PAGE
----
To listen to the show CLICK HERE

Friday, March 29, 2024

Virginia governor vetoed assault weapons ban, but signed a couple modest reforms

Gov. Glenn Youngkin has vetoed an assault weapons ban and a slate of other gun-control bills passed by the Virginia General Assembly, but he signed a pair of firearm-related measures into law: One bans a device that turns a semiautomatic firearm into a machine gun, and the other allows a parent or guardian to be charged with a felony for allowing a child who has been deemed a threat to have access to a gun, reported the Washington Post.

“I am pleased to sign … public safety bills which are commonsense reforms with significant bipartisan support from the General Assembly,” Youngkin (R) said in a written statement.

Youngkin had not been tested on firearm-related legislation in the first two years of his administration, when Republicans controlled the House of Delegates and prevented all gun-control measures from advancing. This year, with Democrats holding majorities in both the House and the Senate, lawmakers sent over numerous bills that put him on the spot. Youngkin had cast himself as a pro-Second Amendment patriot in his campaign for the GOP gubernatorial nomination in 2021. But he also refused to answer a National Rifle Association questionnaire and downplayed guns as he wooed suburban voters who tend to support some gun control.

Youngkin’s limits were clear, though, in the batch of 30 vetoes announced Tuesday, which included an assault weapons ban and a measure to close the “boyfriend loophole” to prevent someone in a domestic relationship who is subject to a restraining order from gaining access to a firearm.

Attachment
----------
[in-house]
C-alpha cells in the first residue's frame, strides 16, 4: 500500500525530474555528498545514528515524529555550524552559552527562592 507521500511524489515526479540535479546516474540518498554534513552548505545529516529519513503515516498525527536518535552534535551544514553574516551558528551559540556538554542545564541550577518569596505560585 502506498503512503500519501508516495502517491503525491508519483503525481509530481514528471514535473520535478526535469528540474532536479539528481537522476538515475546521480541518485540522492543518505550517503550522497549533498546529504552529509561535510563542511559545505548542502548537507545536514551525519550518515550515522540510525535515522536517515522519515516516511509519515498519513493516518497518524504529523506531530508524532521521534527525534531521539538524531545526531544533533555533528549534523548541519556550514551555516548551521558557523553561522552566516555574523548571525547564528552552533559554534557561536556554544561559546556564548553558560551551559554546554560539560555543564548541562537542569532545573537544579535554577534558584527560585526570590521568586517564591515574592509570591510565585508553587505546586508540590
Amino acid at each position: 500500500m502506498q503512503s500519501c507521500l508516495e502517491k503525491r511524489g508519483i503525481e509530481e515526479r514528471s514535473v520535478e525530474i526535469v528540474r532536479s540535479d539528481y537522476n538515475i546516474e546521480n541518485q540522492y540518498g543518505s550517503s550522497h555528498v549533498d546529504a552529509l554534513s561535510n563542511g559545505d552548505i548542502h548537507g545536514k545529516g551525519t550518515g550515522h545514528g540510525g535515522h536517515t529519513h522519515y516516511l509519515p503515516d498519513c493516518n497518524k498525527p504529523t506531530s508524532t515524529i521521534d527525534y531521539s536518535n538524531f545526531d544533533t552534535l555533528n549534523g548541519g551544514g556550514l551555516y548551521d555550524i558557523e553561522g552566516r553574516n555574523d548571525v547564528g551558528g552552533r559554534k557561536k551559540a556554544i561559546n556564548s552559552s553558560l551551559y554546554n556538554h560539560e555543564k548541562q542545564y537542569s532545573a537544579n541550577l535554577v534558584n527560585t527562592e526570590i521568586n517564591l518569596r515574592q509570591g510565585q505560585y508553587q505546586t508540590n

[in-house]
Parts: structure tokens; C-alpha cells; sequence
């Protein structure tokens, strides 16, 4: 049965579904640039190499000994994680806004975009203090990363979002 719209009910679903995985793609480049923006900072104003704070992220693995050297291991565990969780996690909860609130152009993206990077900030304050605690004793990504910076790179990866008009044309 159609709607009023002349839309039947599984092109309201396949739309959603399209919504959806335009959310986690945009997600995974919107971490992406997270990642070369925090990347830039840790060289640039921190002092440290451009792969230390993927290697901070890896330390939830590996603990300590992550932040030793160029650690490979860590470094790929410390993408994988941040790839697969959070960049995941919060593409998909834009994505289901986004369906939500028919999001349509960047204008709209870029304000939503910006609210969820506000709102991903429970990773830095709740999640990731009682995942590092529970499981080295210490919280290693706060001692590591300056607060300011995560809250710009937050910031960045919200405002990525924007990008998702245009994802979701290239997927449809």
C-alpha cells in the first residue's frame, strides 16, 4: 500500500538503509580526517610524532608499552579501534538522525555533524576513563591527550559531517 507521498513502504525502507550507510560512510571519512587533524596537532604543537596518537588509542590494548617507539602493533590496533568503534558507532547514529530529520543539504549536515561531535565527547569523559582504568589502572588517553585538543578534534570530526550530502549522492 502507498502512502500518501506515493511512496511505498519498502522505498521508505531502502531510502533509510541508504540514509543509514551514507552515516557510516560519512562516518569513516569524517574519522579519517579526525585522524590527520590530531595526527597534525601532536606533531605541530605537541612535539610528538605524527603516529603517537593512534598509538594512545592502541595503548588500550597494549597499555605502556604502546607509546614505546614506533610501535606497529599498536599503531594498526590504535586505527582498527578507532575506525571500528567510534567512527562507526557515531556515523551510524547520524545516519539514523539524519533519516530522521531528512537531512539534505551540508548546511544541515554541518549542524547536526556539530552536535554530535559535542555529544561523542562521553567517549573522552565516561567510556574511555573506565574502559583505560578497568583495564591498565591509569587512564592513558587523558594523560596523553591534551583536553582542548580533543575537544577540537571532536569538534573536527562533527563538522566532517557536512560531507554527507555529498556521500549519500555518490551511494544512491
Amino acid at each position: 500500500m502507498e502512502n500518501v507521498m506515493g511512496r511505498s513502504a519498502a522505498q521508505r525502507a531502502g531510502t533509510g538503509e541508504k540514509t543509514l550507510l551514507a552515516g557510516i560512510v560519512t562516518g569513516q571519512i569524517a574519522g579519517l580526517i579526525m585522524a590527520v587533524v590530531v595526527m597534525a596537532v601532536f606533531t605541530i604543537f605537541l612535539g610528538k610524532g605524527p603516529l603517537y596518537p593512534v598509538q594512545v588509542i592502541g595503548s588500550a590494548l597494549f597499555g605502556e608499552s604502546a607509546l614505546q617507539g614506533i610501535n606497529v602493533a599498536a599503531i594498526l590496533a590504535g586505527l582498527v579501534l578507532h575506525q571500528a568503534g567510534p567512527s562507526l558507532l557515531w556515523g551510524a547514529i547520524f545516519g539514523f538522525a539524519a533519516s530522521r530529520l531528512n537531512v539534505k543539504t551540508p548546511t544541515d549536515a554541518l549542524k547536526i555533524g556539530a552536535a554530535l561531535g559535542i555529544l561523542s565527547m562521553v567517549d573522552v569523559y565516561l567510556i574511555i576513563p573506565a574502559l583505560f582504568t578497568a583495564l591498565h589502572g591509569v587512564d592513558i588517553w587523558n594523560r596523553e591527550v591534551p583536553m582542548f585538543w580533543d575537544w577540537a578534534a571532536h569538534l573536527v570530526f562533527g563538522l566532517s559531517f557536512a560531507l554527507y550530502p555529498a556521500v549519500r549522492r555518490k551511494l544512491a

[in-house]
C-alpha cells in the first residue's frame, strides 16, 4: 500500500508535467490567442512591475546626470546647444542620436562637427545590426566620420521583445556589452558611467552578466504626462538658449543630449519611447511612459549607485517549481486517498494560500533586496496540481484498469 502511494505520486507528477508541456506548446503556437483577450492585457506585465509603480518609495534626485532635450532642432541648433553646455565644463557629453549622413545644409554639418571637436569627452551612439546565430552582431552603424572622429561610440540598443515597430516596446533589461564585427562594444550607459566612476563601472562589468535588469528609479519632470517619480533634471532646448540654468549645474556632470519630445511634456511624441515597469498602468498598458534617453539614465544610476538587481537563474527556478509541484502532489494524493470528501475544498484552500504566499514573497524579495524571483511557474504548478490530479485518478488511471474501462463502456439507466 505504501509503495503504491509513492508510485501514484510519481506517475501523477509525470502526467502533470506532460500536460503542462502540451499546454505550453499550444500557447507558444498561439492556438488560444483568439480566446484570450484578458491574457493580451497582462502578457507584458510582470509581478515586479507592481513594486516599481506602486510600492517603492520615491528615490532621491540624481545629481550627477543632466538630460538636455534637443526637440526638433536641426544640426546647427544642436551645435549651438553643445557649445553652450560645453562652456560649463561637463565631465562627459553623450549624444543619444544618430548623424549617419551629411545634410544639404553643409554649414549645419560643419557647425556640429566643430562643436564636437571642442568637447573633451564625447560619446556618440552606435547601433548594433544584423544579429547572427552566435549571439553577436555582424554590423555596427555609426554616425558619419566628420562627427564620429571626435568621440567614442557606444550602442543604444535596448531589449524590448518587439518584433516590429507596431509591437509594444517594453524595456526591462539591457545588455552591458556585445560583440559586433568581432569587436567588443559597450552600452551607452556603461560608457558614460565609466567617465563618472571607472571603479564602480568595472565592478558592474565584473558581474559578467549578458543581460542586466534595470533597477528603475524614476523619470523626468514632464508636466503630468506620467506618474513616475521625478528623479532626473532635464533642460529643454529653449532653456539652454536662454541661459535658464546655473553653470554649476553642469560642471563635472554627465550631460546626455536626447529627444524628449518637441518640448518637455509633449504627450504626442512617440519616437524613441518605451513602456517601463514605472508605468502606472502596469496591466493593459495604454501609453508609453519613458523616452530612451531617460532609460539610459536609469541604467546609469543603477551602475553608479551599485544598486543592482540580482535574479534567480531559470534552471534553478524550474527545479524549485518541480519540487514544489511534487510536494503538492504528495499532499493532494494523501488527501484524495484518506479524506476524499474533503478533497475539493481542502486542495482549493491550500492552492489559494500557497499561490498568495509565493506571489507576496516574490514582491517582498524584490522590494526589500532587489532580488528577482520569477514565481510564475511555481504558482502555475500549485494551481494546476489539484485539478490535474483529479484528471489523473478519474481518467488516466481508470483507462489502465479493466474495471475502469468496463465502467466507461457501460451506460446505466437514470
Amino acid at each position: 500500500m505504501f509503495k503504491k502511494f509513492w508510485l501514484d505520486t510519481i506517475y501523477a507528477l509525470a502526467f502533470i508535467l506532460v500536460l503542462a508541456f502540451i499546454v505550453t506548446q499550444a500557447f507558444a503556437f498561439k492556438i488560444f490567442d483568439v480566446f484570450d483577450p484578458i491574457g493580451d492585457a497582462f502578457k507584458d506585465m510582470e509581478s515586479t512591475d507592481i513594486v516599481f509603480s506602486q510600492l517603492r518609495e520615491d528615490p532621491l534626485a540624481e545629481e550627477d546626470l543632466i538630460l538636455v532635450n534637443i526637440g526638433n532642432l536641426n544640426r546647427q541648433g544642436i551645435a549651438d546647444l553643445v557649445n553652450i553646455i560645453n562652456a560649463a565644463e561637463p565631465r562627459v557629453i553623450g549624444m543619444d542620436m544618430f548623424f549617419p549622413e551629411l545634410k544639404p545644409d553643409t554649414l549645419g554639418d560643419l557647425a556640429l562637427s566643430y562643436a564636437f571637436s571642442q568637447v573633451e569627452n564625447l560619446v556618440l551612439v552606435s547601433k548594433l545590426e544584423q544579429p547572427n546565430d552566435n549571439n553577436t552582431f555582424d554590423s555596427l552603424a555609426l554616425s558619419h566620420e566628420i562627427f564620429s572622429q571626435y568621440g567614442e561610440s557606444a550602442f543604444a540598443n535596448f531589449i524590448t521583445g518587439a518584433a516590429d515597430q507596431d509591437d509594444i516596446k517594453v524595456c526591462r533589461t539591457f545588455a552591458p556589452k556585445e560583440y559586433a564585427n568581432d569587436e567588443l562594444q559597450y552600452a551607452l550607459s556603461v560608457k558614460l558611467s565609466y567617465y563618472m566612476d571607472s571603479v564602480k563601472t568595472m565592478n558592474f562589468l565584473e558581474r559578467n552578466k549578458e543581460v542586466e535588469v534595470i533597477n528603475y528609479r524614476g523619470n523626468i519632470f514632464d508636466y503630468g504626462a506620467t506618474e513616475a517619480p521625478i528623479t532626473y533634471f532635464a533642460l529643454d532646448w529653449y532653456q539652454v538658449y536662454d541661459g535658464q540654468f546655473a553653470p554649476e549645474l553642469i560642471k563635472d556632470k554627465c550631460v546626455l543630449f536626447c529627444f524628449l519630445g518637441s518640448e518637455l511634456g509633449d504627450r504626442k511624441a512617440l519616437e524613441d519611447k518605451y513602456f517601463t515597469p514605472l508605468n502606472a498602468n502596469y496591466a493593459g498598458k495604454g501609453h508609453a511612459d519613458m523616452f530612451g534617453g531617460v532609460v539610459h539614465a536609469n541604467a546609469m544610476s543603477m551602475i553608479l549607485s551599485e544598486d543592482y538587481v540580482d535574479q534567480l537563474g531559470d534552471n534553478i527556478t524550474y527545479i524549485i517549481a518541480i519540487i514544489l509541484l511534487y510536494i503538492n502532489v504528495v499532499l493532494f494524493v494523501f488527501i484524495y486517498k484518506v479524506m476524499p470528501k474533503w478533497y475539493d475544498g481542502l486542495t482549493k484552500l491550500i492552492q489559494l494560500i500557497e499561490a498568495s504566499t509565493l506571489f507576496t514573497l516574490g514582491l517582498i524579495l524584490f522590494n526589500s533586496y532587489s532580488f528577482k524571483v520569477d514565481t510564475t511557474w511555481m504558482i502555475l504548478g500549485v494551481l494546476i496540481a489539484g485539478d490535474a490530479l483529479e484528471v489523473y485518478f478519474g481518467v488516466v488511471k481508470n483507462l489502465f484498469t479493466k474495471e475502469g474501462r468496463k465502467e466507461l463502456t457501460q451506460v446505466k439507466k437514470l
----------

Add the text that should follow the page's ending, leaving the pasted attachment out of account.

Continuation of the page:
The actions bring Youngkin’s total vetoes so far this session to 80 — nearing the record set by Gov. Terry McAuliffe (D) of 120 vetoes in a four-year term. With more than 1,000 bills sent to his desk when the General Assembly wrapped up March 9, Youngkin is on pace to set a new mark for rejections.

The two bills he signed were not opposed by the Virginia Citizens Defense League, a prominent gun rights group, which did not immediately respond to a request for comment.

“He should have signed all the other bills to keep our children and our loved ones free from firearms violence,” said Lori Haas, one of Richmond’s most vocal gun-control advocates since her daughter was injured in the 2007 massacre at Virginia Tech.

The two Democrats who sponsored identical House and Senate versions of bills to hold guardians accountable for juvenile gun crimes praised Youngkin for signing the measure, which they call “Lucia’s Law” after Lucia Bremer, a 13-year-old girl in Henrico County who was gunned down by a 14-year-old boy in 2021.

To read more CLICK HERE


Thursday, March 28, 2024

California takes on homelessness and mental illness

A new initiative, called CARE Court — for Community Assistance, Recovery and Empowerment — is a cornerstone of California’s latest campaign to address the intertwined crises of mental illness and homelessness on the streets of communities up and down the state, reported The New York Times.

Another piece of the effort is Proposition 1, a ballot measure championed by Gov. Gavin Newsom and narrowly approved by California voters this month. It authorizes $6.4 billion in bonds to pay for thousands of treatment beds and for more housing for the homeless — resources that could help pay for treatment plans put in place by CARE Court judges. 

And Mr. Newsom, a Democrat in his second term, has not only promised more resources for treatment but has pledged to make it easier to compel treatment, arguing that civil liberties concerns have left far too many people without the care they need.

So when Ms. Collette went to court, she was surprised, and disappointed, to learn that the judge would not be able to mandate treatment for Tamra.

Instead, it is the treatment providers who would be under court order — to ensure that medication, therapy and housing are available in a system that has long struggled to reliably provide such services.

“I was hoping it would have a little more punch to it,” Ms. Collette said. “I thought it would have a little more power to order them into some kind of care.” 

Yet it seemed like her only option, so she made the petition and hoped.

CARE Court is Mr. Newsom’s bid to balance the very public and very political problem of homelessness with profound questions about individual rights in a country that for generations forced people with severe mental illness into dangerous, dysfunctional institutions.